This summer was supposed to be the season of revenge travel. With COVID-19 caseloads easing and consumers flush with savings built up during the pandemic, the travel industry was anticipating a robust season. Consumers were so eager to get out of the house that little could deter them, the thinking went.
But that was before a new risk emerged: stubborn, elevated inflation. Even as overall inflation in the United States has surged above 8%, the components of the consumer price index that directly affect travel have risen even more. These include airfares, which are up by 33.3% year over year; gasoline, which has surged by 43.6%; and even food away from home, which has increased by 7.2%. For hoteliers, labor challenges continue to stress the summer travel experience.
Rising gas prices
It all has left travel industry executives wary, even as they say they still expect a busy season.
"Even with rising inflation in gas prices, we continue to expect strong consumer demand, especially as we enter the busy summer leisure travel season,” Patrick Pacious, president and chief executive of Choice Hotels International, said on his first-quarter earnings call.
He added: "It is worth noting that gas prices historically have had little to no impact on travel. Rather, consumers indicate that rising fuel costs could mean adjusting how they spend their money, such as traveling shorter distances, choosing destinations closer to home or not dining out as often, but they are going to travel."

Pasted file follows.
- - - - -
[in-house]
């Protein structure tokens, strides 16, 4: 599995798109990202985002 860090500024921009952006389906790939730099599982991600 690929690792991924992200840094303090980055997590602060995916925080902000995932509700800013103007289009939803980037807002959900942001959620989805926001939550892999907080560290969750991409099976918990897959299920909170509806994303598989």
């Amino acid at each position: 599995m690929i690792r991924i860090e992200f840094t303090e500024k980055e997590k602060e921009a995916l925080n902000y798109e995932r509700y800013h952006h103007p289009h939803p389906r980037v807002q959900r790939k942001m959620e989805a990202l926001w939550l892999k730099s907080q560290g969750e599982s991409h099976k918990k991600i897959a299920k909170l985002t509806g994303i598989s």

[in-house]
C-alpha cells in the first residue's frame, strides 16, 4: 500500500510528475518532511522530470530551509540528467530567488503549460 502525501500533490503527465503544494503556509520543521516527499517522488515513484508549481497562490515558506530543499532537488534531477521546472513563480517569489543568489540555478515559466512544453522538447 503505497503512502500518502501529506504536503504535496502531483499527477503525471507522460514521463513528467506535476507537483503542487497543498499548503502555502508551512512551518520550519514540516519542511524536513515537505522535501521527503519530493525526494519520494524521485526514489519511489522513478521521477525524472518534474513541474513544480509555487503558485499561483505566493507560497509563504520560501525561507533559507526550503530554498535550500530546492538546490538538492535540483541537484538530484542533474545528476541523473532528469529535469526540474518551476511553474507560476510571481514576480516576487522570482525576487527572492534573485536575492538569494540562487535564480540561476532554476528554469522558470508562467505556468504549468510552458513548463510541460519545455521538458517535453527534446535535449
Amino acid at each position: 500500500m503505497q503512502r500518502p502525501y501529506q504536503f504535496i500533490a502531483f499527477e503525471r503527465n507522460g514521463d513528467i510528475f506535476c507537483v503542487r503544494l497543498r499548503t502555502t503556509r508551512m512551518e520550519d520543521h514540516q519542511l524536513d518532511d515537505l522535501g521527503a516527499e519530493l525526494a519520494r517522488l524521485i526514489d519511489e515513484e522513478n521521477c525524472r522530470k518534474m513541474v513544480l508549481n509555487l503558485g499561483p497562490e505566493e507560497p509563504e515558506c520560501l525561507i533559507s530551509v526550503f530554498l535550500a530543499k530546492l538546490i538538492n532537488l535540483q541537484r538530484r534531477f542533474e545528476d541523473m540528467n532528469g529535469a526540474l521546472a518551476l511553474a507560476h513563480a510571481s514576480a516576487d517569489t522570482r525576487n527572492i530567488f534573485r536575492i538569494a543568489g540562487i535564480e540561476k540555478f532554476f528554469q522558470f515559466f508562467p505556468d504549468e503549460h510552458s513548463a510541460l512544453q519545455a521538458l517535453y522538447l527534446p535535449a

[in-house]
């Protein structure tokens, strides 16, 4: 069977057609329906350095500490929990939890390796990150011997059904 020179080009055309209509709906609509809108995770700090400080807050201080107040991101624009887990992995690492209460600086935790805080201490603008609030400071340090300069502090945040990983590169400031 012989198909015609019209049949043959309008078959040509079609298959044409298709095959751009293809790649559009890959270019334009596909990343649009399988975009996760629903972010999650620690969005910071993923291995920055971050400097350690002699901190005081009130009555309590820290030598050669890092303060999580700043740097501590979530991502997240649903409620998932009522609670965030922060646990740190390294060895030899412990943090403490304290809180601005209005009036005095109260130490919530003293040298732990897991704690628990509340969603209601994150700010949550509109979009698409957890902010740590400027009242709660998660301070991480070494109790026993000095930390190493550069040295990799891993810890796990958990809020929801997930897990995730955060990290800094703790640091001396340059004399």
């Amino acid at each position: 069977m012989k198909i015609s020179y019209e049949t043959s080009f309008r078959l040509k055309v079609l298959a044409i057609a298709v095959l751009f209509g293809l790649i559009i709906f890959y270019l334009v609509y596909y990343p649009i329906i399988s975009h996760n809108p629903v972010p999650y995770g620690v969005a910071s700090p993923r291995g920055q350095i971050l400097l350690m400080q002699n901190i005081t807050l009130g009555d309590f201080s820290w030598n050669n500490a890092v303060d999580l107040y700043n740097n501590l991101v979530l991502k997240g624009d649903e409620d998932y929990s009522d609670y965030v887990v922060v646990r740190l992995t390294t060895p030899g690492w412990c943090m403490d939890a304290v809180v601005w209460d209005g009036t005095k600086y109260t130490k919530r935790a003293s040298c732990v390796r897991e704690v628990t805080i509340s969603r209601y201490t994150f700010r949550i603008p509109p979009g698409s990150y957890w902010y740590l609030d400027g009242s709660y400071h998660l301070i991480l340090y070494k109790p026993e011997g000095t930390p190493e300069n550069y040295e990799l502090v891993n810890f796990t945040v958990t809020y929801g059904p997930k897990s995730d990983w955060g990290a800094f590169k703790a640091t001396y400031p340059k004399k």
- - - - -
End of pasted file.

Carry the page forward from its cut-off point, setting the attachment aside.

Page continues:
Indeed, surveys have supported the notion that Americans are determined to get on the road this summer. Approximately eight in 10 Americans are scheduling travel plans, according to a recent survey from The Vacationer.
But consumers are aware of rising costs. According to a March poll by Bank of America, 62% of respondents expected to travel more than usual in the next 12 months, but more than 40% of the respondents said higher gas prices would cause them to travel less, while 28% said they could take shorter trips to offset higher costs. Another survey from Bankrate in March found that 70% said they are changing their summer travel plans because of inflation.
History has shown that there is little correlation between gas prices and performance in hospitality. For instance, the 10-year average for gas prices is just under $3 per gallon, but prices have been volatile from year to year, given the constant changes in the energy sector. Apart from the global COVID-19 pandemic shutdown, hotel occupancy has been stable with its seasonal peaks and valleys.